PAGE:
March 26, 2006 -- The sun is getting brighter, increasing the pace of climate change and undermining claims that man alone is to blame, scientists have found.

"The enhanced warming we have seen since the 1990s . . . could well be due to this increased intensity of sunlight compounding the effect of greenhouse gases," said professor Martin Wild. (link)
I'm no expert but ... if it was going to be difficult to reverse the gains we've made here on planet Earth and to go back to living in the Stone Age, it is surely going to be tough to change the way the sun conducts itself.

But maybe those leftists can get a law passed ...

On That Global Warming Thing

Can someone get our global warming back?

It's 26° right now and we've gotten more snow here on Big Walker Mountain in March than we did in December or January.

I'm tired of it. I want Spring.

Saturday, March 25, 2006

'Ah, The World of illusion ...'

"No matter how many coats of lipstick you put on a pig, it's still a pig." *

The Roanoke Times this morning makes a feeble effort (in an editorial entitled, "Virginia Is Not Awash In Cash") to lather some more lipstick on that hog-of-a-budget-surplus and to explain away the fact that the state of Virginia is awash in cash:

Let's put to rest the most tired refrain in the Virginia budget impasse: "Legislators shouldn't even think about raising taxes when the commonwealth has a billion-dollar surplus."

Surplus or no, the commonwealth is not awash in cash.
Well. The numbers we're watching grow exponentially are all wrong. The learned economists at the Roanoke Times say so. That surplus - now up to $1.4 billion and growing - isn't really cash that the state has not been able to spend; it's ... well ... it just isn't. It's actually cash that is needed for expenditures ... someday.

Reminds me of Pharoah's oft-spoken incongruous decrees in the movie, "The Ten Commandments":

"So it shall be written, so it shall be done."

Or the frenetic commands of The Great and Powerful OZ in "The Wizard of Oz":

“Don't look behind the green curtain! Ignore the man behind the green curtain!”
Here's the irreality a la Roanoke Times:

Surplus or no, the commonwealth is not awash in cash. Needs continue to outstrip resources in many areas -- not just the transportation shortfall that gets the most ink.
"Needs continue to outstrip resources." Yeah. Right. For the folks at the Times, I offer up two definitions I learned in Econ 101":

Surplus: A sum of cash (resources) a state government has remaining after all obligations (needs) are met.

Awash: When that surplus exceeds $1.4 billion.

To the genius who thought he could make it seem to be something other than what it obviously is - nice try.

"When I use a word," Humpty Dumpty said in a rather scornful tone," it means just what I choose it to mean -- neither more nor less."

"The question is," said Alice, "whether you can make words mean so many things."

"The question is," said Humpty Dumpty, "which is to be master -- that's all."**
* Author Unknown
** Lewis Carroll, "Through the Looking Glass."

It Must Be Race Season

So I'm driving north out of Knoxville on I-81 toward Bristol yesterday when I began noticing RV's and trucks pulling campers all having signs plastered on them and slogans painted on their windows. It took me a few minutes to understand what #4 Forever and #8 Rules! meant. Then it came to me: NASCAR season has begun and there must be a race scheduled this weekend in Bristol.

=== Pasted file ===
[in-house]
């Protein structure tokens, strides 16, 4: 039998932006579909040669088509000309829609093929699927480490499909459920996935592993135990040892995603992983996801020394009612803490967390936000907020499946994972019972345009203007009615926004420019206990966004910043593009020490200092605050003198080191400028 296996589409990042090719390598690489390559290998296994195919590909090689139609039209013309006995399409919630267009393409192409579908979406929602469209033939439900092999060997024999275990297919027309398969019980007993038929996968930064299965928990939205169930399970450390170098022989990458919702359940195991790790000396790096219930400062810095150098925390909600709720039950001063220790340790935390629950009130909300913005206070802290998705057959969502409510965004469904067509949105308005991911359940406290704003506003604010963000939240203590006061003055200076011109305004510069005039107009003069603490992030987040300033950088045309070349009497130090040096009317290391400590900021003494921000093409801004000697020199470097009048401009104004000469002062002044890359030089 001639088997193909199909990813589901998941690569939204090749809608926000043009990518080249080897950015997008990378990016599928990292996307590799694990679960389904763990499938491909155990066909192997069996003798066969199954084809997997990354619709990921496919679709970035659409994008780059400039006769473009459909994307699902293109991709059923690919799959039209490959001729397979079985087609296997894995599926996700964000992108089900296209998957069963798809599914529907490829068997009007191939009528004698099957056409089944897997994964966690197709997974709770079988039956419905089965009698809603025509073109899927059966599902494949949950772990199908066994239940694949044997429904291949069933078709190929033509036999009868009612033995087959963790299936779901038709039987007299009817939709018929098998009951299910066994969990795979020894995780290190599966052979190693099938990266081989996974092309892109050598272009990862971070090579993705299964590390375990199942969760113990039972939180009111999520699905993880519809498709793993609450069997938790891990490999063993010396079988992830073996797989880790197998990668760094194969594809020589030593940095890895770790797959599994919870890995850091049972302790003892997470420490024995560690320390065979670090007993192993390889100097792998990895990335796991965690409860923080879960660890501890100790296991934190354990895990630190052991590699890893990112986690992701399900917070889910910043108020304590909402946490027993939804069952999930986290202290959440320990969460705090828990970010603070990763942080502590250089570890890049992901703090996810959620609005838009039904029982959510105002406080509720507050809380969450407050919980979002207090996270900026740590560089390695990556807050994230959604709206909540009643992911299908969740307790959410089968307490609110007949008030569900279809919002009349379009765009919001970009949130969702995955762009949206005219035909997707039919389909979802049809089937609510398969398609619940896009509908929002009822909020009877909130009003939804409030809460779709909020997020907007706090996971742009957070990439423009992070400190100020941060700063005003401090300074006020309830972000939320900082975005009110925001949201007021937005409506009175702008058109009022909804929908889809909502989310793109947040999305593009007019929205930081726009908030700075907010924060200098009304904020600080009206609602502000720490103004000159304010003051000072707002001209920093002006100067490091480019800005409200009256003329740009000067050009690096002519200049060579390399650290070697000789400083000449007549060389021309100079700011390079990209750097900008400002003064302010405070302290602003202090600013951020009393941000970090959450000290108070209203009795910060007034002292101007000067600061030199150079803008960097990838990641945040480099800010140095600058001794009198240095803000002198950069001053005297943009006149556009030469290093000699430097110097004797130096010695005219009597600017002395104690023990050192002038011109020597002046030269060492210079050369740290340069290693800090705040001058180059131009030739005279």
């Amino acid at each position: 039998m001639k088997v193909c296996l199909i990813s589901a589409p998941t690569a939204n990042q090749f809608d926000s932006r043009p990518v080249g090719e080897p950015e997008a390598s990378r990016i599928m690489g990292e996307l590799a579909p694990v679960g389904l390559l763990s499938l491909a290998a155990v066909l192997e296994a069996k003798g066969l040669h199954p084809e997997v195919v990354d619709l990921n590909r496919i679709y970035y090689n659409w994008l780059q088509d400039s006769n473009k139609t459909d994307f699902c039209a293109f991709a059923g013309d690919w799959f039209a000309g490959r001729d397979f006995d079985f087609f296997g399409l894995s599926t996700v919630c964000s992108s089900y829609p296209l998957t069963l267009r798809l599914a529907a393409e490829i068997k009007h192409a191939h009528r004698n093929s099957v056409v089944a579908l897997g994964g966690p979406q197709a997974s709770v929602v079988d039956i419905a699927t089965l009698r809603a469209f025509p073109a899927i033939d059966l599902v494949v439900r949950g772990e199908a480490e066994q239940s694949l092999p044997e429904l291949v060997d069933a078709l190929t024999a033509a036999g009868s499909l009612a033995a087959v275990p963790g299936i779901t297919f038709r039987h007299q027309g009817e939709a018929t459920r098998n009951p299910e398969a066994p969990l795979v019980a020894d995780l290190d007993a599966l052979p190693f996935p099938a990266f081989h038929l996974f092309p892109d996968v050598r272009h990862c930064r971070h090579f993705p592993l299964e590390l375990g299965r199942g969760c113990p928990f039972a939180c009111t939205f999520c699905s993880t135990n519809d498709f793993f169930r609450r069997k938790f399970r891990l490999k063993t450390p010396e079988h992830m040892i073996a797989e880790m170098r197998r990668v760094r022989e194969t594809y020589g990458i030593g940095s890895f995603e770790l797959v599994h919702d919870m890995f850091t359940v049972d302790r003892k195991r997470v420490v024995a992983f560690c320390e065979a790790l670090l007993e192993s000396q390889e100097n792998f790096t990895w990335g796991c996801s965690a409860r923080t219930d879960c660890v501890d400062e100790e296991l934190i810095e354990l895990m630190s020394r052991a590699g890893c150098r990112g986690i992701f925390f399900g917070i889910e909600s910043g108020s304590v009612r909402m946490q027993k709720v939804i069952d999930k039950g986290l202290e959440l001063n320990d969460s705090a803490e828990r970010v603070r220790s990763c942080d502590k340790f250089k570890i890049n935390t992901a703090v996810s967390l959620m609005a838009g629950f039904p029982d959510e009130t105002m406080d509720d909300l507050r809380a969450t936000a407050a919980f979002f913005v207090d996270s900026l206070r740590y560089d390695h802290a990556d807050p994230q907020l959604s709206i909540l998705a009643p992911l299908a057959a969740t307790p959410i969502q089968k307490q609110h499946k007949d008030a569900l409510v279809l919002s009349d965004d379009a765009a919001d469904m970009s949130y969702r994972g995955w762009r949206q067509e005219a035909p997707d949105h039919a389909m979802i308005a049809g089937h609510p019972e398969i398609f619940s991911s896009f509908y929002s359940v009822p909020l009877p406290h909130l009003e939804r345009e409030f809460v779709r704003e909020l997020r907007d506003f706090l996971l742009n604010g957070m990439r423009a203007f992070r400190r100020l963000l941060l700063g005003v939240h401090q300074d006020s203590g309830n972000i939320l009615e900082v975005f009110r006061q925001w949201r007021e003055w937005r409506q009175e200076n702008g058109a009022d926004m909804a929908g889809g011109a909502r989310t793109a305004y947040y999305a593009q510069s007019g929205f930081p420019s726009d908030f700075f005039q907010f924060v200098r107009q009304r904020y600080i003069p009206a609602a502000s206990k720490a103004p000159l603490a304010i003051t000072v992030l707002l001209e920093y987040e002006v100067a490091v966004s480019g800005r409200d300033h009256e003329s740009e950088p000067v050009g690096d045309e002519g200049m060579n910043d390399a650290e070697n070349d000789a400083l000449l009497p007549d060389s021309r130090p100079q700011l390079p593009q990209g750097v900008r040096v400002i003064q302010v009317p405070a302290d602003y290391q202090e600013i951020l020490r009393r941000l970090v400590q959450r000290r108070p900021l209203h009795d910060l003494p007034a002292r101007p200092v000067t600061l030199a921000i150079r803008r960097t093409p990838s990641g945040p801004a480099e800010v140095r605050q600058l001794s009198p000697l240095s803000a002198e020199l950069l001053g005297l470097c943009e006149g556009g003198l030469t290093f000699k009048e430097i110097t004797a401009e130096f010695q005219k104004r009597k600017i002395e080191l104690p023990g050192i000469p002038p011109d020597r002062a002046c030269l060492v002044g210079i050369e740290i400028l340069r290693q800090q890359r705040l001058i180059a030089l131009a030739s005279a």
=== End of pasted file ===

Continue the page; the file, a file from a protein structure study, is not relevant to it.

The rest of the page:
Tens of thousands of wild and crazy - did I mention drunken? - race fans are descending on tiny little Bristol to wreak their havoc, cheer on their favorite driver, stock up on pennants and beer mugs - and make the close-in property owners who turn their pastures and fields into parking lots and campsites rich.

Works for me.

I just have one question. I don't follow the sport much anymore. What does #24 Sucks! mean?

GOP Fights Back

While Governor Kaine drops by Southwest Virginia long enough to feel our pain - and then to call for massive tax increases to worsen it, and Senator Phil Puckett (D-Tazewell), a local politician who should decide who he's in Richmond to represent, tries to frighten his constituents with dire warnings about road projects in Southwest coming to a grinding halt (“I think the governor was pretty direct and forthright about road projects. He did talk about the Coalfields Expressway, and he certainly reiterated his support for it. Sadly, it’s hard to build any highways if you don’t have money.”), and with those mindless radio ads and annoying taped phone calls, the full-court press is underway. Governor Kaine intends to be on the cover of the New York Times magazine come hell or high water.

But the House Republicans are not cooperating this time 'round:
Kaine ads, 'robo calls' draw ire of GOP
By Seth McLaughlin, The Washington Times

RICHMOND -- House Speaker William J. Howell called yesterday for Gov. Timothy M. Kaine, a Democrat, to stop radio ads and automated telephone calls that blame House Republicans for the state budget deadlock and fail to mention his plan for a "$1 billion tax increase."

"The governor of Virginia has a responsibility to the citizens of the Commonwealth to tell it straight," Mr. Howell said. (link)